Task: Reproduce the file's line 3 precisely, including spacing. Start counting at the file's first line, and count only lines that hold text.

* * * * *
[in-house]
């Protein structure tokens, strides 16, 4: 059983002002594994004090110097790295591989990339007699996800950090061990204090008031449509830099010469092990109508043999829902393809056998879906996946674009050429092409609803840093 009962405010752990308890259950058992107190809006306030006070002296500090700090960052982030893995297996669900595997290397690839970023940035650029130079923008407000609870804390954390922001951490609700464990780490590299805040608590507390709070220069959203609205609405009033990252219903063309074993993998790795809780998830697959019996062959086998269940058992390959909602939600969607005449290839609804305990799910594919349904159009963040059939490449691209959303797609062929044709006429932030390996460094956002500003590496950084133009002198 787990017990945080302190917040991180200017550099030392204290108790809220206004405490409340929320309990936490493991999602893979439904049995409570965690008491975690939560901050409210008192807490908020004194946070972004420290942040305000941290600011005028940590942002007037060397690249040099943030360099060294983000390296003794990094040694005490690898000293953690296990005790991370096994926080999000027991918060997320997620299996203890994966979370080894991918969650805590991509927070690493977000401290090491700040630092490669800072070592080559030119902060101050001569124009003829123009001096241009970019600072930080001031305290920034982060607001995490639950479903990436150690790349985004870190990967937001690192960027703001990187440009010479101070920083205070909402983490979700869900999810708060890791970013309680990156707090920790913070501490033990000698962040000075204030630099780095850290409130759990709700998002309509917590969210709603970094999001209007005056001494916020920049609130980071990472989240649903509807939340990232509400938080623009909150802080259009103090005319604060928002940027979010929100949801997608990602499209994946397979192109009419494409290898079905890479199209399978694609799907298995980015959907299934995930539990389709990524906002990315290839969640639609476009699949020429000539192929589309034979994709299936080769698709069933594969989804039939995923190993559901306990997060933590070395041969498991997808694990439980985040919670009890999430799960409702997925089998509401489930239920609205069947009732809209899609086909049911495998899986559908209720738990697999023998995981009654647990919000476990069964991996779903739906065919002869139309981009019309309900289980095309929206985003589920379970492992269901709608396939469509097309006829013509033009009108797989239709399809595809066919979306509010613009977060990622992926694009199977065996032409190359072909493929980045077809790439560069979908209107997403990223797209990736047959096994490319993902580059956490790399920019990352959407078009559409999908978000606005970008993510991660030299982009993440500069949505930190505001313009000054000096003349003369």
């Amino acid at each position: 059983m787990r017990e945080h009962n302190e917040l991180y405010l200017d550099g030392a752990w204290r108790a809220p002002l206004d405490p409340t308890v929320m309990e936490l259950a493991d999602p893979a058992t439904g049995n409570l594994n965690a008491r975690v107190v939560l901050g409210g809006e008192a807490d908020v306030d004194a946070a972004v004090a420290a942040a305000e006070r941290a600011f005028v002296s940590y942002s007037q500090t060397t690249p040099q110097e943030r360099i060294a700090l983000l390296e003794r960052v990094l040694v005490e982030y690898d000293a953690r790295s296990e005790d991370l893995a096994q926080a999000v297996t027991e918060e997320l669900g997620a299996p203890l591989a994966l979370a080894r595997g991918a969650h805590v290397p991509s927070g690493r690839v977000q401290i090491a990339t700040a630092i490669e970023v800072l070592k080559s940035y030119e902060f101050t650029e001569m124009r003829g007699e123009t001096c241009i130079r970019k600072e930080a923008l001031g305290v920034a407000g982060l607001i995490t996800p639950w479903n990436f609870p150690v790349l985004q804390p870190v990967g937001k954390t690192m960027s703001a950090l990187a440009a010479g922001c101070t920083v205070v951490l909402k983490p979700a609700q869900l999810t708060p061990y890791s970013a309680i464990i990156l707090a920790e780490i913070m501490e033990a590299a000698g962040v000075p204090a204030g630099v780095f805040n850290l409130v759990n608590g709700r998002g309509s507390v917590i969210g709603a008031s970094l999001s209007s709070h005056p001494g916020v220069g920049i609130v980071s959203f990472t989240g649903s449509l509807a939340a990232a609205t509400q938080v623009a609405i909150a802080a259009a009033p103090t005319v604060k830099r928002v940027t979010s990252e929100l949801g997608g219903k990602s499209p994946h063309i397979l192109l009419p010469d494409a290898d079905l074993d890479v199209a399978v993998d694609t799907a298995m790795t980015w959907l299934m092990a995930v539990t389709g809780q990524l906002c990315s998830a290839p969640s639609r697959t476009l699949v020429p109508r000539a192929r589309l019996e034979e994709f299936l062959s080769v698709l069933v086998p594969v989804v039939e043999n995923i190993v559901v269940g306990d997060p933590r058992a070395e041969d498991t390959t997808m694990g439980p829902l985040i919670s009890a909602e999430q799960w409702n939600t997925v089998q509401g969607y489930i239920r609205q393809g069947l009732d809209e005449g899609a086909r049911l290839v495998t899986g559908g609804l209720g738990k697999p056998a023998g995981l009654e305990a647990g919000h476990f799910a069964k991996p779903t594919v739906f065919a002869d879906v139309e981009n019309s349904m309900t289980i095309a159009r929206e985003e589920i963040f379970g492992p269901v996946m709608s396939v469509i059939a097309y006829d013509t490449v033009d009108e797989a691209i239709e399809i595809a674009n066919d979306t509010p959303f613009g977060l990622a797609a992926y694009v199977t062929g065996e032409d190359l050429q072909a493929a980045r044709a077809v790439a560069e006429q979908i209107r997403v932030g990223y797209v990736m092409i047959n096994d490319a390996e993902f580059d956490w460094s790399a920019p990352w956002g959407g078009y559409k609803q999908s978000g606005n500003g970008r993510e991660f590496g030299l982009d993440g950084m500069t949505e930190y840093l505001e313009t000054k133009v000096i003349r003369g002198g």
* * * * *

């Amino acid at each position: 059983m787990r017990e945080h009962n302190e917040l991180y405010l200017d550099g030392a752990w204290r108790a809220p002002l206004d405490p409340t308890v929320m309990e936490l259950a493991d999602p893979a058992t439904g049995n409570l594994n965690a008491r975690v107190v939560l901050g409210g809006e008192a807490d908020v306030d004194a946070a972004v004090a420290a942040a305000e006070r941290a600011f005028v002296s940590y942002s007037q500090t060397t690249p040099q110097e943030r360099i060294a700090l983000l390296e003794r960052v990094l040694v005490e982030y690898d000293a953690r790295s296990e005790d991370l893995a096994q926080a999000v297996t027991e918060e997320l669900g997620a299996p203890l591989a994966l979370a080894r595997g991918a969650h805590v290397p991509s927070g690493r690839v977000q401290i090491a990339t700040a630092i490669e970023v800072l070592k080559s940035y030119e902060f101050t650029e001569m124009r003829g007699e123009t001096c241009i130079r970019k600072e930080a923008l001031g305290v920034a407000g982060l607001i995490t996800p639950w479903n990436f609870p150690v790349l985004q804390p870190v990967g937001k954390t690192m960027s703001a950090l990187a440009a010479g922001c101070t920083v205070v951490l909402k983490p979700a609700q869900l999810t708060p061990y890791s970013a309680i464990i990156l707090a920790e780490i913070m501490e033990a590299a000698g962040v000075p204090a204030g630099v780095f805040n850290l409130v759990n608590g709700r998002g309509s507390v917590i969210g709603a008031s970094l999001s209007s709070h005056p001494g916020v220069g920049i609130v980071s959203f990472t989240g649903s449509l509807a939340a990232a609205t509400q938080v623009a609405i909150a802080a259009a009033p103090t005319v604060k830099r928002v940027t979010s990252e929100l949801g997608g219903k990602s499209p994946h063309i397979l192109l009419p010469d494409a290898d079905l074993d890479v199209a399978v993998d694609t799907a298995m790795t980015w959907l299934m092990a995930v539990t389709g809780q990524l906002c990315s998830a290839p969640s639609r697959t476009l699949v020429p109508r000539a192929r589309l019996e034979e994709f299936l062959s080769v698709l069933v086998p594969v989804v039939e043999n995923i190993v559901v269940g306990d997060p933590r058992a070395e041969d498991t390959t997808m694990g439980p829902l985040i919670s009890a909602e999430q799960w409702n939600t997925v089998q509401g969607y489930i239920r609205q393809g069947l009732d809209e005449g899609a086909r049911l290839v495998t899986g559908g609804l209720g738990k697999p056998a023998g995981l009654e305990a647990g919000h476990f799910a069964k991996p779903t594919v739906f065919a002869d879906v139309e981009n019309s349904m309900t289980i095309a159009r929206e985003e589920i963040f379970g492992p269901v996946m709608s396939v469509i059939a097309y006829d013509t490449v033009d009108e797989a691209i239709e399809i595809a674009n066919d979306t509010p959303f613009g977060l990622a797609a992926y694009v199977t062929g065996e032409d190359l050429q072909a493929a980045r044709a077809v790439a560069e006429q979908i209107r997403v932030g990223y797209v990736m092409i047959n096994d490319a390996e993902f580059d956490w460094s790399a920019p990352w956002g959407g078009y559409k609803q999908s978000g606005n500003g970008r993510e991660f590496g030299l982009d993440g950084m500069t949505e930190y840093l505001e313009t000054k133009v000096i003349r003369g002198g």